A health economic analysis of the management of open lower limb fractures in the elderly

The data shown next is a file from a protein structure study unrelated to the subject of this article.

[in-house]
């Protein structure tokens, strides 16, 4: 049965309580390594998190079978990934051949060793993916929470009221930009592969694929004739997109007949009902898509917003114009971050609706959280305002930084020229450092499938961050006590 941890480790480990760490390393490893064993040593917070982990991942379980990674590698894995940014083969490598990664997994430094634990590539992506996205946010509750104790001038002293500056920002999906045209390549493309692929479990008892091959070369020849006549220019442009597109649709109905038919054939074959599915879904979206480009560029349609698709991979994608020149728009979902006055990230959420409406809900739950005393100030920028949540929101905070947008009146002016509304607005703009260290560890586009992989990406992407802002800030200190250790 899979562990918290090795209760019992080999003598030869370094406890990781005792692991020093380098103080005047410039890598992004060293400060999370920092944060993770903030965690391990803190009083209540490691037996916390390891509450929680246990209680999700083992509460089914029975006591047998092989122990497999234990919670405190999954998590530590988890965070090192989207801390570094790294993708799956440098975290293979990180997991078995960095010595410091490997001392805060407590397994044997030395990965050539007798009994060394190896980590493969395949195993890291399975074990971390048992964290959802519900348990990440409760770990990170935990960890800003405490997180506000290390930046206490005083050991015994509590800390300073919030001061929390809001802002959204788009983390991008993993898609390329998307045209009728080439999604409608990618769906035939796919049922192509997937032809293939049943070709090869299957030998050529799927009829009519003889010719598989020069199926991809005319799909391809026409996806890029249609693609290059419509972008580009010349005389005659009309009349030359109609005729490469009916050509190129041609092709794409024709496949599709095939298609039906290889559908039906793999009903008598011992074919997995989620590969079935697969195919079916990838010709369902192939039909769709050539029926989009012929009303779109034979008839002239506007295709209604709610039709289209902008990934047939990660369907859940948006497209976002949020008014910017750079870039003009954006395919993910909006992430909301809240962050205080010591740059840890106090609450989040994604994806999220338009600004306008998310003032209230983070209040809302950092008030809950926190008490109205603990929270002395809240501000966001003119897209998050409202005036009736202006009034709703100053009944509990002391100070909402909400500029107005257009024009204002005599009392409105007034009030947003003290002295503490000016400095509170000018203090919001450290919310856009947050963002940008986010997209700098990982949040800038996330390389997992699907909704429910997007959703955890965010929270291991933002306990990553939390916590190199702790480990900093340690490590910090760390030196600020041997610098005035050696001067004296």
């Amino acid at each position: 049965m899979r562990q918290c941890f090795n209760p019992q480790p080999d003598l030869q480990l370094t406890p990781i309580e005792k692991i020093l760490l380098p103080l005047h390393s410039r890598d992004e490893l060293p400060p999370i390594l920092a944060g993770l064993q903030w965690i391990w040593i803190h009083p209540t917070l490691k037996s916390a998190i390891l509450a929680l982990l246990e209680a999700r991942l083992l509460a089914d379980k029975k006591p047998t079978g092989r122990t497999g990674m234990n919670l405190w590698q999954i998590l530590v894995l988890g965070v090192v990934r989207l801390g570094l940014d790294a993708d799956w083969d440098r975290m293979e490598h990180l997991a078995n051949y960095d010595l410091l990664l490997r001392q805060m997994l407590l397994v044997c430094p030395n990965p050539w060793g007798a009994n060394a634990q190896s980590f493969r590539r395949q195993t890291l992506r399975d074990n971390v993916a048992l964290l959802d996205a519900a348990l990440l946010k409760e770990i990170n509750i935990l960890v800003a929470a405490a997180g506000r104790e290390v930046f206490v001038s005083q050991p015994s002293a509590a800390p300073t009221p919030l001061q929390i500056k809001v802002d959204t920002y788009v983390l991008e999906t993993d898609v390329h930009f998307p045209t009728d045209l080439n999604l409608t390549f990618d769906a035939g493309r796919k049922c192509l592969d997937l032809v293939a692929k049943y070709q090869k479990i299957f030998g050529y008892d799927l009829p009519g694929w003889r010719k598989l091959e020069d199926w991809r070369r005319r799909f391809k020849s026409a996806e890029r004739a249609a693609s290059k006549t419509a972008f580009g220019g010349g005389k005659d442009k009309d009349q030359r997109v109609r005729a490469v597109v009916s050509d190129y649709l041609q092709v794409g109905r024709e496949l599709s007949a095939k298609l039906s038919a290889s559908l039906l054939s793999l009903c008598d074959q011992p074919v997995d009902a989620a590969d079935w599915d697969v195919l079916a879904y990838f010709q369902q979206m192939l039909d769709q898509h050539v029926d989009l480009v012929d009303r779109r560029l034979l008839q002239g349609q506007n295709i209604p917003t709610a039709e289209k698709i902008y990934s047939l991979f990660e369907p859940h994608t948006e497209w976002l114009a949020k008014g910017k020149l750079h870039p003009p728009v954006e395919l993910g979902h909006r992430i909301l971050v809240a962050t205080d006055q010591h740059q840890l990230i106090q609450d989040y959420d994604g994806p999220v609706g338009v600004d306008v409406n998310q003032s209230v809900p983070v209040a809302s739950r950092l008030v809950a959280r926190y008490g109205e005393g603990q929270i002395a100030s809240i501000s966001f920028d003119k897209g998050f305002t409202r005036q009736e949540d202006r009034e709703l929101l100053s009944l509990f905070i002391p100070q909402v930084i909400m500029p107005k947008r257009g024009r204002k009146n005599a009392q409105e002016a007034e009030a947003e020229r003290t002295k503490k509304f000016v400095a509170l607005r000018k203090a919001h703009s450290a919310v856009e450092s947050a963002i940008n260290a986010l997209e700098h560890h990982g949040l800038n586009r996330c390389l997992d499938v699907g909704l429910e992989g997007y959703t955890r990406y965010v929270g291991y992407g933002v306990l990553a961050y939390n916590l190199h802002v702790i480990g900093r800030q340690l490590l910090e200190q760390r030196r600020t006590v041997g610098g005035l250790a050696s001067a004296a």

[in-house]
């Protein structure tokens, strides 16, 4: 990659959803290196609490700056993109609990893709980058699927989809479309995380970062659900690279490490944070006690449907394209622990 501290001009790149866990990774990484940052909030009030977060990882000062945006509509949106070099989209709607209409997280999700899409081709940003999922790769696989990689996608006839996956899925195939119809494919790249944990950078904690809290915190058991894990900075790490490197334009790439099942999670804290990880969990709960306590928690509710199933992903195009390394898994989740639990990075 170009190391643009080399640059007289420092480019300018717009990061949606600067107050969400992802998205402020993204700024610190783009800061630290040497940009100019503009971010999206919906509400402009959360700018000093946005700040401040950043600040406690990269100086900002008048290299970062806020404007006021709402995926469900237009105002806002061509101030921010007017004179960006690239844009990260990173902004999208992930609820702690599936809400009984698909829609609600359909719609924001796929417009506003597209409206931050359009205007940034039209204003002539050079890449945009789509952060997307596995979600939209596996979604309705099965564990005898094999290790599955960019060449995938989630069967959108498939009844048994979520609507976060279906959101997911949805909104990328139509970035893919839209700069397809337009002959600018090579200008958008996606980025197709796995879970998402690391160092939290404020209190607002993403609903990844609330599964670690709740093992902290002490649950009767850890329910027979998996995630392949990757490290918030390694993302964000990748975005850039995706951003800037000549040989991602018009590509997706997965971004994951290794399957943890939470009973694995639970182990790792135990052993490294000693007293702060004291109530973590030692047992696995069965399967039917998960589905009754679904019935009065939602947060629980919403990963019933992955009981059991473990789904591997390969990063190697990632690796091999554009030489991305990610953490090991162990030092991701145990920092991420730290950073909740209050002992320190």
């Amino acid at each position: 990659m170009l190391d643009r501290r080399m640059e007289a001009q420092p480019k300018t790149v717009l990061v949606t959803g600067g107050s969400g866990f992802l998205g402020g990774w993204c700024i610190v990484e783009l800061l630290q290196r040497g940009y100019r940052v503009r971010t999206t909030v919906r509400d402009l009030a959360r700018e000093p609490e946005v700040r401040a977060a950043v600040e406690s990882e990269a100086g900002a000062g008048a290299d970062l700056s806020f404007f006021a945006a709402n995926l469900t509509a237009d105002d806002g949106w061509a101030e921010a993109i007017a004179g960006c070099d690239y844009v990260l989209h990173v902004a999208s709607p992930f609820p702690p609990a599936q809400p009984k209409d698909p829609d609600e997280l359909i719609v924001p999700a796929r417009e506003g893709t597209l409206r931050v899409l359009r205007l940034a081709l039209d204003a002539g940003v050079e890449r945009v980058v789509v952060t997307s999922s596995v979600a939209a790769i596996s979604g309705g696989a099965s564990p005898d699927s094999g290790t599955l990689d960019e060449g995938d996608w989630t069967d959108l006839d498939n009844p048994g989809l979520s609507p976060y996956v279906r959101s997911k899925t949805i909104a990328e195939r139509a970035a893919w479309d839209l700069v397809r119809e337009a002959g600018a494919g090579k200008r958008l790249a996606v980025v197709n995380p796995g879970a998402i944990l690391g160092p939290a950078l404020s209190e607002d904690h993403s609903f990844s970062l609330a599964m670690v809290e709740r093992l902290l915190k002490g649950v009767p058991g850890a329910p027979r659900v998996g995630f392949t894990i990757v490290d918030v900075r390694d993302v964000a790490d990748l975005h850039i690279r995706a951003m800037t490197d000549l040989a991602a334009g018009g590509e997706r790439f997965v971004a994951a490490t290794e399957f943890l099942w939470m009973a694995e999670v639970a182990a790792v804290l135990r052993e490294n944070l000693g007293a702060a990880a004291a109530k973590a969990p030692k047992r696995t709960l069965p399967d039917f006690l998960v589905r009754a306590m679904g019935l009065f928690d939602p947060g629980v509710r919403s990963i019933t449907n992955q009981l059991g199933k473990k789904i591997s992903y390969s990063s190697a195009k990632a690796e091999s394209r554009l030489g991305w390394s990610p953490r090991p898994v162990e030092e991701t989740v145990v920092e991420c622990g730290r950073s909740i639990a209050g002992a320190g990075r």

Abstract: Aim: The aim of this study was to investigate the financial implications of the inpatient management of open lower limb fractures in adults over 65 years old. Further, the study compares the calculated cost to the income received by the hospital for these patients and to the existing body of literature. Methods: This study employed direct inpatient costing analysis to estimate the cost of treating the open lower limb fractures incurred by 58 patients over the age of 65 years treated in our centre (Addenbrooke's Hospital, Cambridge University Hospitals NHS Trust) between March 2014 and March 2019. Results: The median cost of inpatient care calculated in this study was £20,398 per patient, resulting in a financial loss to the hospital of £5113 per patient. When the results were disaggregated by sex, the median cost for an open lower limb fracture in a male patient was £20,886 compared to £19,304 in a female patient. Data were also disaggregated by the site of injury, which produced a median cost for an open femur fracture of £23,949, and £24,549 and £15,362 for open tibia and ankle fractures, respectively. Conclusion: This study provides a valuable estimate of the expense of treating open lower limb fractures in patients over the age of 65 years in a Major Trauma Centre in England. The study highlights the large losses incurred by hospitals in treating these cases, and supports revision of the remuneration structures in the National Health Service to adequately cover their cost.